A top Chinese research institute has reportedly recruited 27 boys and 4 girls, aged 18 and under, to train in AI weapons technology. Beijing’s involving children in AI weapons development comes amid a global call for stricter regulations on the nascent technology. Bringing AI weapons tech together with children raises red flags on many levels.
Chinese AI military ambitions
The high school students were selected from almost 5,000 candidates and will participate in a 4-year “experimental program for intelligent weapons systems” at the Beijing Institute of Technology (BIT).
“These kids are all exceptionally bright, but being bright is not enough… We are looking for other qualities such as creative thinking, willingness to fight, a persistence when facing challenges… A passion for developing new weapons is a must … and they must also be patriots,” a BIT professor said to Business Insider.
Every student will individually be mentored by two senior weapons scientists during the course. One of the experts will be from the defense industry while the other person will come from an academic background.
Once the students complete a short program of coursework during the first semester, they will be required to select a specialization like electronics, mechanical engineering, or just general weapons design. Subsequently, the students will be assigned to defense research labs to gain hands-on experience. Once they complete the course, each student becomes eligible to receive an annual scholarship of 10,000 Yuan (US$1,450).
“This is the first university program in the world designed to aggressively and strategically encourage the next generation to think, design, and deploy AI for military research and use… This concept is both extremely powerful and troubling… Think of robot swarms capable of delivering harmful toxins in food or biotech supply chains,” Eleonore Pauwels, a Research Fellow on Emerging Cybertechnologies at United Nations University Centre for Policy Research, said to South China Morning Post.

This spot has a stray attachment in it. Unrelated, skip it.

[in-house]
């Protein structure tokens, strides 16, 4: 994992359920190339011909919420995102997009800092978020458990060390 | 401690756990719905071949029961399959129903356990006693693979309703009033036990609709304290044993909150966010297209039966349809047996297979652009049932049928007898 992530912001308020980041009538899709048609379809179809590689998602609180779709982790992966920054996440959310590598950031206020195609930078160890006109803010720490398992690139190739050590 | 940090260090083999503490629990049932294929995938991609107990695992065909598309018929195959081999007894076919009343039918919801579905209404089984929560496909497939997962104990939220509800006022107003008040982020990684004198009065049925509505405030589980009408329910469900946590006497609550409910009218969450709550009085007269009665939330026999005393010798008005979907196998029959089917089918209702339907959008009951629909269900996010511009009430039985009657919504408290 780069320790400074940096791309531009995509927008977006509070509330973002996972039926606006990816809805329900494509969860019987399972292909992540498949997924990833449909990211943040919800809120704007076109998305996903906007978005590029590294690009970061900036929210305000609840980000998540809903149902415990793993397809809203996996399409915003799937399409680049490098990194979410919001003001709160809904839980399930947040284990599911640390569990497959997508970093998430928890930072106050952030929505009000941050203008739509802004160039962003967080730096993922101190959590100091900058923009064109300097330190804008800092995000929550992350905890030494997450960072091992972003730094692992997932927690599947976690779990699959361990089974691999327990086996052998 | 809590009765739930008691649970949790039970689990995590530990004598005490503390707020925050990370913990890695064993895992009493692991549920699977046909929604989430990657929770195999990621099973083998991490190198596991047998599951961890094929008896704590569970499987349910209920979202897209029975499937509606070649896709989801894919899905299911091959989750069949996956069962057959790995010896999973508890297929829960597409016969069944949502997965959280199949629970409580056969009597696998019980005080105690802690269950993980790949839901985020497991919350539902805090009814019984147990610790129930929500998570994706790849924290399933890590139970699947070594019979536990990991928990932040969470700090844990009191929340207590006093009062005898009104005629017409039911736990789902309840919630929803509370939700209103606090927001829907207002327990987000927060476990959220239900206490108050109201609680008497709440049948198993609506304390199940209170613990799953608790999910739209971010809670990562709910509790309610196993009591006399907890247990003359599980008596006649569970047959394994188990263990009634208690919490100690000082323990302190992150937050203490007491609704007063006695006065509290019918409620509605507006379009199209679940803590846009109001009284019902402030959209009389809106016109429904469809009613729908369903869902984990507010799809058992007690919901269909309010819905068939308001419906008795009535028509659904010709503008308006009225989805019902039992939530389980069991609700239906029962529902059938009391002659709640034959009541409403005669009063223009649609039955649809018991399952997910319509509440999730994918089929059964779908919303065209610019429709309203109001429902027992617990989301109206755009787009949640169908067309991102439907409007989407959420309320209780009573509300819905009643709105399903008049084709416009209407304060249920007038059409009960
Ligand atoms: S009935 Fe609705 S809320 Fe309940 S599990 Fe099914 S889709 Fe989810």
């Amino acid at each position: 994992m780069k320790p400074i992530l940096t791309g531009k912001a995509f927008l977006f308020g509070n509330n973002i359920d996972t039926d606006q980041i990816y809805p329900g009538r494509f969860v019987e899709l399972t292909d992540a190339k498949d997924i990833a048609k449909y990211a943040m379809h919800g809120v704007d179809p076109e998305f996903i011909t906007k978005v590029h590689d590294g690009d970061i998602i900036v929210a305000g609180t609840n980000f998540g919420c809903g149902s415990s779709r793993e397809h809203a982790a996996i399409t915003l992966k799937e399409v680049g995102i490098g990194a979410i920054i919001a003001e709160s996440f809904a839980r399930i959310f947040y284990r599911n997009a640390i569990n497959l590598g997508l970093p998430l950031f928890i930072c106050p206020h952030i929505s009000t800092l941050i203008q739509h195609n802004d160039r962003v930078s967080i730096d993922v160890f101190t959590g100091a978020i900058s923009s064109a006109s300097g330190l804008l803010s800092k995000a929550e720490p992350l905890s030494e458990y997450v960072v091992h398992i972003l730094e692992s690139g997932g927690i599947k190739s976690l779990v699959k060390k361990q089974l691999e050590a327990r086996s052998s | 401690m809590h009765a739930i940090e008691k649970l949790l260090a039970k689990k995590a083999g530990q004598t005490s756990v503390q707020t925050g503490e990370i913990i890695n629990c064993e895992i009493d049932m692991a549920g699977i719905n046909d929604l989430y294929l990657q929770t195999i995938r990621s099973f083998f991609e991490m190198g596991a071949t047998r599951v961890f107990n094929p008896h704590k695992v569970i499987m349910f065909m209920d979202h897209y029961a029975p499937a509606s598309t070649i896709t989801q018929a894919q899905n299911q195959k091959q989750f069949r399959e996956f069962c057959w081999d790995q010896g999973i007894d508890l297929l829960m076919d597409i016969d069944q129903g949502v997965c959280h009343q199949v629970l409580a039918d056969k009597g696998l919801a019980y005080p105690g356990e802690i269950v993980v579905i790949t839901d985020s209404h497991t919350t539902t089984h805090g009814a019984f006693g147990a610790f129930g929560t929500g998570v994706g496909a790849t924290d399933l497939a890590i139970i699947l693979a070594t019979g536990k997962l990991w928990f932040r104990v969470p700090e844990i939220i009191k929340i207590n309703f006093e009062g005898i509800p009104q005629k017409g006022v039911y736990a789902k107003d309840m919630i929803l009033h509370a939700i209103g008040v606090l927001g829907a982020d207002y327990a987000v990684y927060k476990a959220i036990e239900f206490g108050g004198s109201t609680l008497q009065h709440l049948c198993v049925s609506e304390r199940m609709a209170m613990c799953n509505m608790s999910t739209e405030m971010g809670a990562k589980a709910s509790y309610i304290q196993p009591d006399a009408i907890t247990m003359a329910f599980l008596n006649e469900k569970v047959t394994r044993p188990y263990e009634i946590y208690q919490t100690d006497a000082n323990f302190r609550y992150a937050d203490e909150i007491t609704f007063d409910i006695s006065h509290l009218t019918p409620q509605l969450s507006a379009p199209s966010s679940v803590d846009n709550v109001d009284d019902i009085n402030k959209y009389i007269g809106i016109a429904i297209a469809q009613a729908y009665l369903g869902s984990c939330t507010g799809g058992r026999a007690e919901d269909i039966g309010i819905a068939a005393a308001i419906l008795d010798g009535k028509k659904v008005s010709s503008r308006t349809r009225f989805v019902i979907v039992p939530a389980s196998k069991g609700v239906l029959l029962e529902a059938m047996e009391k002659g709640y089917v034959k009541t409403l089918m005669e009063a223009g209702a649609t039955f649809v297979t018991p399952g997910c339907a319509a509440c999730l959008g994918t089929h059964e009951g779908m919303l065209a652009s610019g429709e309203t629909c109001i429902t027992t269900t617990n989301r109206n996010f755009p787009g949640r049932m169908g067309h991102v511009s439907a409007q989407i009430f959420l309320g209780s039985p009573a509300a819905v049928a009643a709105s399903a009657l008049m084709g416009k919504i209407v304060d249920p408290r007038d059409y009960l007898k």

The program was launched by BIT at the headquarters of one of China’s biggest defense contractors, Norinco, on October 28, 2018. The introduction of the course signals Beijing’s intense desire to develop AI weapons.
Preventing AI weapons
While China is pursuing the development of AI weapons, the global scientific community is busy creating a framework to ban the weaponization of Artificial Intelligence.
In July this year, The Future of Life Institute from Boston organized a mass campaign to enact a preemptive ban on AI weapons. The campaign succeeded in getting more than 2,400 reputed scientists and leaders to sign the pledge in support of the cause, including Elon Musk from Space X and Demis Hassabis from Google’s DeepMind.
“We need to make it the international norm that autonomous weapons are not acceptable. A human must always be in the loop… We cannot stop a determined person from building autonomous weapons, just as we cannot stop a determined person from building a chemical weapon… But if we don’t want rogue states or terrorists to have easy access to autonomous weapons, we must ensure they are not sold openly by arms companies,” Toby Walsh, a professor of AI at the University of New South Wales in Sydney, said to The Guardian.
Despite such widespread efforts, militaries across the world continue to invest heavily in AI weapons. China’s aggressive development of such weapons will only speed up the global rush. Recruiting of children, although under supervision from adults, will be observed closely by other power nations.